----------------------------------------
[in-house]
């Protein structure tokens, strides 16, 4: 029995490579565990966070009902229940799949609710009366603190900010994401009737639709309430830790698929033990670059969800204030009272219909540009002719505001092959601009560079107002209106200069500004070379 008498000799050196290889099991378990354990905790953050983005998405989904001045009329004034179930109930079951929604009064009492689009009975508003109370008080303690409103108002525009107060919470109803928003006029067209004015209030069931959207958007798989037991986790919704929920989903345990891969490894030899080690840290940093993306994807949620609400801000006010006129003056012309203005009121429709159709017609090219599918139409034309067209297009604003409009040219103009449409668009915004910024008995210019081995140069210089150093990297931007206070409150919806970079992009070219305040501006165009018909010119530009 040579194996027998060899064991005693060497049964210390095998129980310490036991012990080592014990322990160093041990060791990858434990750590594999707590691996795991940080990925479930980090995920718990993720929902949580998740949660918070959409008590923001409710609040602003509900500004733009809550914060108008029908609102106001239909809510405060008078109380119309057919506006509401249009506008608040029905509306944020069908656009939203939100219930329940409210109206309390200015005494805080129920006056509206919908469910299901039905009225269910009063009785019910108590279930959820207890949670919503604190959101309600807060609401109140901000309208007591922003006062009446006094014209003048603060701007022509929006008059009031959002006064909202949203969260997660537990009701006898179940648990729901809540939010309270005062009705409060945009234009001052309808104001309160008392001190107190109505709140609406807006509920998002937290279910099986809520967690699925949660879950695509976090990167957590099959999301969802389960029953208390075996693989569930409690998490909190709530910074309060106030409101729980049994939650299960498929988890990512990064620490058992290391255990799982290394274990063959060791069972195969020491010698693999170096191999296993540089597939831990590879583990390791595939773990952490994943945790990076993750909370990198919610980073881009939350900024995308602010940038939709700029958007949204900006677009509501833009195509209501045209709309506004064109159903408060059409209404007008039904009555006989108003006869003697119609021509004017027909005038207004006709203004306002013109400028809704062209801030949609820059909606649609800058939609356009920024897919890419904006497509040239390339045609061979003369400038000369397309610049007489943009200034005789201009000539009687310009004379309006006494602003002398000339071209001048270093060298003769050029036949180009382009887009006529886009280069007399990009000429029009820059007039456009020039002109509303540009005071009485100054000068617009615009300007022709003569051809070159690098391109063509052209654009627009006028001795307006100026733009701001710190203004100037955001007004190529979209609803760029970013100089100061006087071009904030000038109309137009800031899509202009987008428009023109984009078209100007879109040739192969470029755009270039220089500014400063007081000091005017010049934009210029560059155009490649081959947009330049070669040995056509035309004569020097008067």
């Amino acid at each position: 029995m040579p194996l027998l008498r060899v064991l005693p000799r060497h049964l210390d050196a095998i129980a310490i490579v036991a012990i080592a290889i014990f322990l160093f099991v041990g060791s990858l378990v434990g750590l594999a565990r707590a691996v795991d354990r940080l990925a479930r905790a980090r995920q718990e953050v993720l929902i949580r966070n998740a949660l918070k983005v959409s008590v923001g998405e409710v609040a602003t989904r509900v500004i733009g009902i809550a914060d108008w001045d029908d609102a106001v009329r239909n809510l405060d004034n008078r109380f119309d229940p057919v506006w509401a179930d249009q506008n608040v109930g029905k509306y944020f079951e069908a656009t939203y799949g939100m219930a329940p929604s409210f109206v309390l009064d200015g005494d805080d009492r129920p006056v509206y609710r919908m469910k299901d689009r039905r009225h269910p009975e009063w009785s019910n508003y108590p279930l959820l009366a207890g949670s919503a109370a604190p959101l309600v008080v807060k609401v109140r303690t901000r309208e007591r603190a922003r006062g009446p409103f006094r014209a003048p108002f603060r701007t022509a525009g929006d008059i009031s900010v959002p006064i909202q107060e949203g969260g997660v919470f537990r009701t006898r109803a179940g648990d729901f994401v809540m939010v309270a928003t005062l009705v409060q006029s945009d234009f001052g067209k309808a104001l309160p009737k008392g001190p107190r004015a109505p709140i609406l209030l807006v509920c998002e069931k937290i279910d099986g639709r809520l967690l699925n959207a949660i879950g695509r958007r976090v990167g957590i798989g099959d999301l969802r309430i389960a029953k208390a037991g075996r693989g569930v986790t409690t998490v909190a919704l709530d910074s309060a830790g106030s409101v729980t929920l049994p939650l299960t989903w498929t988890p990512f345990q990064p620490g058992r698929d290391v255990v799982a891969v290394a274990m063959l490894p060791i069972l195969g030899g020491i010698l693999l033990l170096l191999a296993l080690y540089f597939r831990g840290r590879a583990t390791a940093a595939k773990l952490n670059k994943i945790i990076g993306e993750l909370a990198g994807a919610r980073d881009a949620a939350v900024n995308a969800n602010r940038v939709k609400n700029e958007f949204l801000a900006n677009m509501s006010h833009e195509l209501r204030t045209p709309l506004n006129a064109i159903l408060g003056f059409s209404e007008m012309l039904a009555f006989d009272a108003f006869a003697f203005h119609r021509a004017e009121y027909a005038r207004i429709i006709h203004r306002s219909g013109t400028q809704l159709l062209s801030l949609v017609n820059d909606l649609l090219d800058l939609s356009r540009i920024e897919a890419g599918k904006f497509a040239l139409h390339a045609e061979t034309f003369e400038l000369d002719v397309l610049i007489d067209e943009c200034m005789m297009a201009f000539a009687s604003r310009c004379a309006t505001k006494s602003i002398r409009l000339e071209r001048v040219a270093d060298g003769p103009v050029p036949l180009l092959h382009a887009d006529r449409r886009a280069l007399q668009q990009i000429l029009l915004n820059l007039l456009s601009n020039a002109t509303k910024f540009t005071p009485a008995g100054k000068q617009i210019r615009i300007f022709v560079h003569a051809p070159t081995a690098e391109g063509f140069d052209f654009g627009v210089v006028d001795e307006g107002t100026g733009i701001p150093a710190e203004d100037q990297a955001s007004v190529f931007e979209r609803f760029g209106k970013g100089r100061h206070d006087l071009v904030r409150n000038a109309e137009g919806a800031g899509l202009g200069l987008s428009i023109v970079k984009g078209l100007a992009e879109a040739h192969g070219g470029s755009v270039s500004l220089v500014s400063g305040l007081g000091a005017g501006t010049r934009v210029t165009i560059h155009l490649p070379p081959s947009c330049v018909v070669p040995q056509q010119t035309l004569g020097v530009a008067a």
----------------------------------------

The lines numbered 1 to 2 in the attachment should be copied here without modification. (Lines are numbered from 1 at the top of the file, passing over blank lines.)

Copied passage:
[in-house]
């Protein structure tokens, strides 16, 4: 029995490579565990966070009902229940799949609710009366603190900010994401009737639709309430830790698929033990670059969800204030009272219909540009002719505001092959601009560079107002209106200069500004070379 008498000799050196290889099991378990354990905790953050983005998405989904001045009329004034179930109930079951929604009064009492689009009975508003109370008080303690409103108002525009107060919470109803928003006029067209004015209030069931959207958007798989037991986790919704929920989903345990891969490894030899080690840290940093993306994807949620609400801000006010006129003056012309203005009121429709159709017609090219599918139409034309067209297009604003409009040219103009449409668009915004910024008995210019081995140069210089150093990297931007206070409150919806970079992009070219305040501006165009018909010119530009 040579194996027998060899064991005693060497049964210390095998129980310490036991012990080592014990322990160093041990060791990858434990750590594999707590691996795991940080990925479930980090995920718990993720929902949580998740949660918070959409008590923001409710609040602003509900500004733009809550914060108008029908609102106001239909809510405060008078109380119309057919506006509401249009506008608040029905509306944020069908656009939203939100219930329940409210109206309390200015005494805080129920006056509206919908469910299901039905009225269910009063009785019910108590279930959820207890949670919503604190959101309600807060609401109140901000309208007591922003006062009446006094014209003048603060701007022509929006008059009031959002006064909202949203969260997660537990009701006898179940648990729901809540939010309270005062009705409060945009234009001052309808104001309160008392001190107190109505709140609406807006509920998002937290279910099986809520967690699925949660879950695509976090990167957590099959999301969802389960029953208390075996693989569930409690998490909190709530910074309060106030409101729980049994939650299960498929988890990512990064620490058992290391255990799982290394274990063959060791069972195969020491010698693999170096191999296993540089597939831990590879583990390791595939773990952490994943945790990076993750909370990198919610980073881009939350900024995308602010940038939709700029958007949204900006677009509501833009195509209501045209709309506004064109159903408060059409209404007008039904009555006989108003006869003697119609021509004017027909005038207004006709203004306002013109400028809704062209801030949609820059909606649609800058939609356009920024897919890419904006497509040239390339045609061979003369400038000369397309610049007489943009200034005789201009000539009687310009004379309006006494602003002398000339071209001048270093060298003769050029036949180009382009887009006529886009280069007399990009000429029009820059007039456009020039002109509303540009005071009485100054000068617009615009300007022709003569051809070159690098391109063509052209654009627009006028001795307006100026733009701001710190203004100037955001007004190529979209609803760029970013100089100061006087071009904030000038109309137009800031899509202009987008428009023109984009078209100007879109040739192969470029755009270039220089500014400063007081000091005017010049934009210029560059155009490649081959947009330049070669040995056509035309004569020097008067």